💡 Presently sponsored by: ScriptRunner
Webinar: Azure administration made easy with powershell!
In recent remote calls while sharing my screen, I've been asked about the productivity tools I'm making use of to quickly search, calculate, or launch apps. I'm making use of "Microsoft PowerToys".
Microsoft PowerToys is a set of utilities for power users to tune and streamline their Windows 10 experience for greater productivity.
- Source: https://github.com/microsoft/PowerToys
In this post in particular, I want to briefly hand out some productivity tips about
PowerToys Run, allowing you to quickly launch apps and run commands. I really like it.
I'm bringing up the PowerToys Run dialog with
Alt+Space, but as you can see in the screenshot, you can modify to fit your style.
Search in Windows
Let's be honest. The search in Windows was never really optimal. Perhaps that's my belief because I usually searched for files using Total Commander, which did a stellar job. That, of course, was some 15 years ago at least.
Searching directly from the Run bar is as easy as entering
?and then any phrase.
Just enter the search phrase like this:
I like this as an alternative when I know what I'm looking for. Specifically when I know I have a document or file with a particular name or convention. I can find it quickly like this.
This search experience isn't optimal compared to a fully fledged search where you can order by modified dates, folder names, file names, and more. However, it is a real efficiency boost when I work, and I never leave context of what I'm doing when I need to quickly look something up in a doc, etc.
Calculator at your fingertips
I've been an avid user of the
calc.exe command, launched from
Win+R. I am getting used to a new way of performing my quick calculations, though.
Start any command in the PowerToys Run bar with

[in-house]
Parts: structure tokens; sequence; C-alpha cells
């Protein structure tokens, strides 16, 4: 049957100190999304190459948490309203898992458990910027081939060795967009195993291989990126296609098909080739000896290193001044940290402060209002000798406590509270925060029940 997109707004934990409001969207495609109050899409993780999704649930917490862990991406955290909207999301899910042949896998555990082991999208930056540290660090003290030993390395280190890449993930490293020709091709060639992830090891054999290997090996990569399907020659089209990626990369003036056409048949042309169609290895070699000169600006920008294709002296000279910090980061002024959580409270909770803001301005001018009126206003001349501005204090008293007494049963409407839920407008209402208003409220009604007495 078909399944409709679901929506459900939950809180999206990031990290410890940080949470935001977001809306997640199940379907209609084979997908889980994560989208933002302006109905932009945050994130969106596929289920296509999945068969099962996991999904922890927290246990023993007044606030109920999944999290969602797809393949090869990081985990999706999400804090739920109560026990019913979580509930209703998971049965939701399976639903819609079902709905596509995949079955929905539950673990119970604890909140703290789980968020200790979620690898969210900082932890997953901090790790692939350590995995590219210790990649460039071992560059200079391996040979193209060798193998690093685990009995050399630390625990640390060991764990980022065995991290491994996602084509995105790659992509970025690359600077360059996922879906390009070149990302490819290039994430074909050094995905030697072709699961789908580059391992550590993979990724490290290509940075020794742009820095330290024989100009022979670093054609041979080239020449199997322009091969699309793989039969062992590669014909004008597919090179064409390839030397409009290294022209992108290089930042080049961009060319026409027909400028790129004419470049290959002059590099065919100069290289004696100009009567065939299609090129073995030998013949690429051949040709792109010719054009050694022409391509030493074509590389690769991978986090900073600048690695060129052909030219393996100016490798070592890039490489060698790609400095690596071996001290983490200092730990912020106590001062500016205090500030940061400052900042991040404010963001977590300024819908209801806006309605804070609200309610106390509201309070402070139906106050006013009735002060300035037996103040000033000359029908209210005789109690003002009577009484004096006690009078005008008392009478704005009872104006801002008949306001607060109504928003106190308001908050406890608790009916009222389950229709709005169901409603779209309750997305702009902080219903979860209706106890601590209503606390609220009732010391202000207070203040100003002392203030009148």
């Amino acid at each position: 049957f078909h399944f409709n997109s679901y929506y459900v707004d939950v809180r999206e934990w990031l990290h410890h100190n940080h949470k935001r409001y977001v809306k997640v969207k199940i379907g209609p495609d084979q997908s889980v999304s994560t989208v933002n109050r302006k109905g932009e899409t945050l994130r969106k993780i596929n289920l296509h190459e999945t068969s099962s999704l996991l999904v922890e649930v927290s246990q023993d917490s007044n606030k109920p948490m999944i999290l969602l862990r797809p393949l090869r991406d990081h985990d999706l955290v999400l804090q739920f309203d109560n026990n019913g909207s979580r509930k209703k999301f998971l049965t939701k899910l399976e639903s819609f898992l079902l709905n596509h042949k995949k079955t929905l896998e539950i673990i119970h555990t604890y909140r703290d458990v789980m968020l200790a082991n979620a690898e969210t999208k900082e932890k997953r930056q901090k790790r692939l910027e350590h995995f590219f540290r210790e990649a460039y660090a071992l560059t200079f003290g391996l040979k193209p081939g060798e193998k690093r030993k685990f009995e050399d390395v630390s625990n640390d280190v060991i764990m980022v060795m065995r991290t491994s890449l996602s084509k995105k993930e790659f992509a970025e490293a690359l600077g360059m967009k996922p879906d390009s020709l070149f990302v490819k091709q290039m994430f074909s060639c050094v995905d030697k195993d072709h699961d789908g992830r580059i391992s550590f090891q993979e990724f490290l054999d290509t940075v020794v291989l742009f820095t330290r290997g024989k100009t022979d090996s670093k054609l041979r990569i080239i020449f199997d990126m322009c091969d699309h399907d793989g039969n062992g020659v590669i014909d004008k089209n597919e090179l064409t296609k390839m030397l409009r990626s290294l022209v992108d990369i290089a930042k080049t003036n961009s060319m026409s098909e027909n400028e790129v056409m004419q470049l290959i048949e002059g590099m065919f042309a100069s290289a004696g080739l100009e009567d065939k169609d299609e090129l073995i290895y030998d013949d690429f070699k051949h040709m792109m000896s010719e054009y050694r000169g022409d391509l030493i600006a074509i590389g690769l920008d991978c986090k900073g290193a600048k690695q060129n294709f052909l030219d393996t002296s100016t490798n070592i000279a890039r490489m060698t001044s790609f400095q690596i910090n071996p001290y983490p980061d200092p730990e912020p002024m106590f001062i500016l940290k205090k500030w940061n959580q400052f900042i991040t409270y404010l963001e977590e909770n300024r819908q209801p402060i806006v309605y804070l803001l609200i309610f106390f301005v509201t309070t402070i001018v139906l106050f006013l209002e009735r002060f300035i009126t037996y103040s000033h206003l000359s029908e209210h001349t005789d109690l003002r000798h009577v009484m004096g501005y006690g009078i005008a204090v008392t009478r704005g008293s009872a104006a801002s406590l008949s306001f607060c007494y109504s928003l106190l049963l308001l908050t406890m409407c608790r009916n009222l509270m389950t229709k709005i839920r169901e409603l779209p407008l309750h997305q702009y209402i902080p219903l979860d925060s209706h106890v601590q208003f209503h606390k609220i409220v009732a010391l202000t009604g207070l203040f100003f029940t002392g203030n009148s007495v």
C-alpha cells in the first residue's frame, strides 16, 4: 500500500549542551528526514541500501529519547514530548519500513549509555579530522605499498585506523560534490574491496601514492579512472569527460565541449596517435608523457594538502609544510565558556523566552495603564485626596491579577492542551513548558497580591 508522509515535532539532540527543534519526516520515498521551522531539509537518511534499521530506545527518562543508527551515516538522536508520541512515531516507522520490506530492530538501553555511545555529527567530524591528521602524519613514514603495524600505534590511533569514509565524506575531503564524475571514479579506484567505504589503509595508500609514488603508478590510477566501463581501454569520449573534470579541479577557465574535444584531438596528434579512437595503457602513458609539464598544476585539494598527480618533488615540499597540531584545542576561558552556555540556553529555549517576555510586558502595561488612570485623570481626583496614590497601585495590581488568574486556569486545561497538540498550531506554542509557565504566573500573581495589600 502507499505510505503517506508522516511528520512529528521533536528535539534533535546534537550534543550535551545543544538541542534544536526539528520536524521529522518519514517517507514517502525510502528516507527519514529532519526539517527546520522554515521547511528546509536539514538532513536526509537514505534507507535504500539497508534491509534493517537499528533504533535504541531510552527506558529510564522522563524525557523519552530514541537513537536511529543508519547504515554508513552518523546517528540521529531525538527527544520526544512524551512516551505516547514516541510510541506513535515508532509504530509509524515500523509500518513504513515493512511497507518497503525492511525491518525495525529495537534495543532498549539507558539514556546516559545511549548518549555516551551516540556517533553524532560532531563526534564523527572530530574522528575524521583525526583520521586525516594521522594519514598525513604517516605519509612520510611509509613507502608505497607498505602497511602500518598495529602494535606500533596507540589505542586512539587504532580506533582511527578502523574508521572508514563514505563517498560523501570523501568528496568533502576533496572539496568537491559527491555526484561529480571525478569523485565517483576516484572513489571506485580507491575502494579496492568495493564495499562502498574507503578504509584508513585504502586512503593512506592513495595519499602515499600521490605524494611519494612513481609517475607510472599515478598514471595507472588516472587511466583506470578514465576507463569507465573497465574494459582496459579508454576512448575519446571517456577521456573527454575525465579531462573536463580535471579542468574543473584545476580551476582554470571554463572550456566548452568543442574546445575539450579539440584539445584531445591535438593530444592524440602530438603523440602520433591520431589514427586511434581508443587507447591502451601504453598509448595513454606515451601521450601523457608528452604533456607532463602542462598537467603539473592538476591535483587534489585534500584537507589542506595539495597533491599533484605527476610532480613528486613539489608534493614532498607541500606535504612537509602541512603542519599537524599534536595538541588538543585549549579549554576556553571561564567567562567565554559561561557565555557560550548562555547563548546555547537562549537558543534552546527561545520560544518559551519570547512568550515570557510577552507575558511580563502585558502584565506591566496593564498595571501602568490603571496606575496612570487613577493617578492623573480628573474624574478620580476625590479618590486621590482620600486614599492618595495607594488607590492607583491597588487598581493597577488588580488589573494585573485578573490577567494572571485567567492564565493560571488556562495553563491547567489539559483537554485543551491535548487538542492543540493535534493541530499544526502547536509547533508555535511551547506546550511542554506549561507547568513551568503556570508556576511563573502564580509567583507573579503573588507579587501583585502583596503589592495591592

= and it will become a calculation by the Windows Calculator. You can directly copy the results to the clipboard.
Simply enter a calculation, starting with the equal sign:
You'll see the results immediately:
A drawback with this compared to using
calc is that you don't see the history as you'd do in Windows Calculator, like this:
You can of course, to feel modern, launch the calculator from the Run bar instead of
Quickly launch applications
Launching applications, or searching for applications, can be done with the
. character (dot). By default, if you just type text you'll get search results, recent commands, browser navigation, and more.
If you are looking for a specific application to launch, you can do that by prefixing the command with a dot. Like this:
You'll only see applications in the list now:
Jump into the Windows Registry Editor
When you need to find or modify something in the Windows Registry, for whatever your reasons, you might have used
regedit from the command line or launch window, or you may have used the Windows shortcut to the Registry:
What I like about PowerToys Run, is how I can not just launch the registry editor, but I can jump into the specific parts I'm looking for directly from the Run command. It also supports wildcards directly in the Run bar, as you can see:
Conveniently, when you hit enter you're immediately opening the Registry Editor at the given location. If you don't spend much time in the registry, perhaps this tip isn't as crucial - but nevertheless a quick way to search for paths and launch the editor.
While there are many great features and productivity enhancements that come with the PowerToys Run commands, these are the ones I'm making regular use of, and that I've been asked about mostly.
I hope it can be of use.